Talk:Janice Rogers Brown

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Links removed from references[edit]

These link to a page that is updated daily.

Picture of Judge Brown[edit]

There was once a picture of Judge Brown in the article. What happened to it? -- --Keetoowah 04:05, 25 October 2005 (UTC)

I vaguely recall that it was deleted because Jimbo Wales has launched a new campaign among the admins (starting about a month ago) to crack down on photos that do not have proper copyright info. This is to reduce Wikipedia's liability exposure and thus increase the project's long-term viability. The photo did not have a clear provenance, so it was deleted.
If anyone in Washington could bump into Brown one of these days and get a new photo and turn around and upload it to WP under the GFDL, that would be great. --Coolcaesar 06:07, 25 October 2005 (UTC)

Commnet on the handling of the article[edit]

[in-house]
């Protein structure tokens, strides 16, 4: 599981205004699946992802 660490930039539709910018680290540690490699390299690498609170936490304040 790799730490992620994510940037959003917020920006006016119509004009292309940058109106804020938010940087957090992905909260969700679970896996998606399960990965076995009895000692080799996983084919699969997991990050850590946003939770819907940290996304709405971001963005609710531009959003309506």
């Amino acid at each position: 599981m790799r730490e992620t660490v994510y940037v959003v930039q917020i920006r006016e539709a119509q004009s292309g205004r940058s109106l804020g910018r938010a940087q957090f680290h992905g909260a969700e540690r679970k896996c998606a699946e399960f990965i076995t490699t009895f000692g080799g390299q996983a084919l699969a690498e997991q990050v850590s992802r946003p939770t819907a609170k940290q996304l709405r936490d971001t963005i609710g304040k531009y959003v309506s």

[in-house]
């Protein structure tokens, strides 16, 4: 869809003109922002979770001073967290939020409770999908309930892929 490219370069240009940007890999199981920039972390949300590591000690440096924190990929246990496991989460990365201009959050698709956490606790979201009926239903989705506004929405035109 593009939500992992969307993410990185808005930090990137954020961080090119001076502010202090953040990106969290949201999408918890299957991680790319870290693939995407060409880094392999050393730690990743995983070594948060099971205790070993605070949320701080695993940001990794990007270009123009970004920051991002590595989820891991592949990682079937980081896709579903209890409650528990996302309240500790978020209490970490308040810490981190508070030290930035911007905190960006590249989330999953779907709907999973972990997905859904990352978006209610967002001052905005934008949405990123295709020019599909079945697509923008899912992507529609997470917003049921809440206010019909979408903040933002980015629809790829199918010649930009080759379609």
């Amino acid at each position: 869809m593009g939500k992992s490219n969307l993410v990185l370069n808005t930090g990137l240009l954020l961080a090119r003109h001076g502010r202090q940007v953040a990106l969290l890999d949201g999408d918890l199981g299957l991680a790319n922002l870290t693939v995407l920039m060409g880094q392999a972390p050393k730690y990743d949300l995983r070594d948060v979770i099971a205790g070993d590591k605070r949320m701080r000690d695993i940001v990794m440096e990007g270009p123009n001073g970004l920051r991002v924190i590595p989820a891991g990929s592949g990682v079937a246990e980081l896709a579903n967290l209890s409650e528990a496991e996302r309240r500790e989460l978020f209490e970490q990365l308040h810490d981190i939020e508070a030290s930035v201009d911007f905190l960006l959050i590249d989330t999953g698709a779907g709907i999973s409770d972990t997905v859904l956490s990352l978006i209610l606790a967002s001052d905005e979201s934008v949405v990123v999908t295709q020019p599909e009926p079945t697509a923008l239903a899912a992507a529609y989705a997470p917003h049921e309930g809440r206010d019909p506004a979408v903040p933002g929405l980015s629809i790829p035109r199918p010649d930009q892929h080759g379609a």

I suggest that the way to handle this article is not to remove the critical information, but to balance that with the opposing point of view. -- BD2412 thimk 20:14, 2005 May 12 (UTC)

I was typing the response when you visited the talk page. It is the nature of Wikipedia to make a choose between users and so my comments were eliminated. What I basically stated is that the material probably should NOT be in the article, the reasoning against her nomination needs to presented in a balanced NPOV manner. Having its own section with each point starred is not NPOV. Also, there must an attempt to provide the reasons FOR her nomination also, that was not present. Also, the comments were conclusionary, they did not provide the reasoning. For example, the LA Times quote stated that she is bad. Whoa! That's an elementary school argument. There was no explanation on WHY JRB is so "bad." that is NOT a NPOV presentation. So go ahead provide the arguments and thinking against JRB, but provide the arguments and thinking FOR JRB also. And conclusionary statments just don't cut it. Your contracts professor wants to hear 'why' the contract is void, he/she does not just want to hear you say the contract is void. Best,--Keetoowah 20:34, 12 May 2005 (UTC)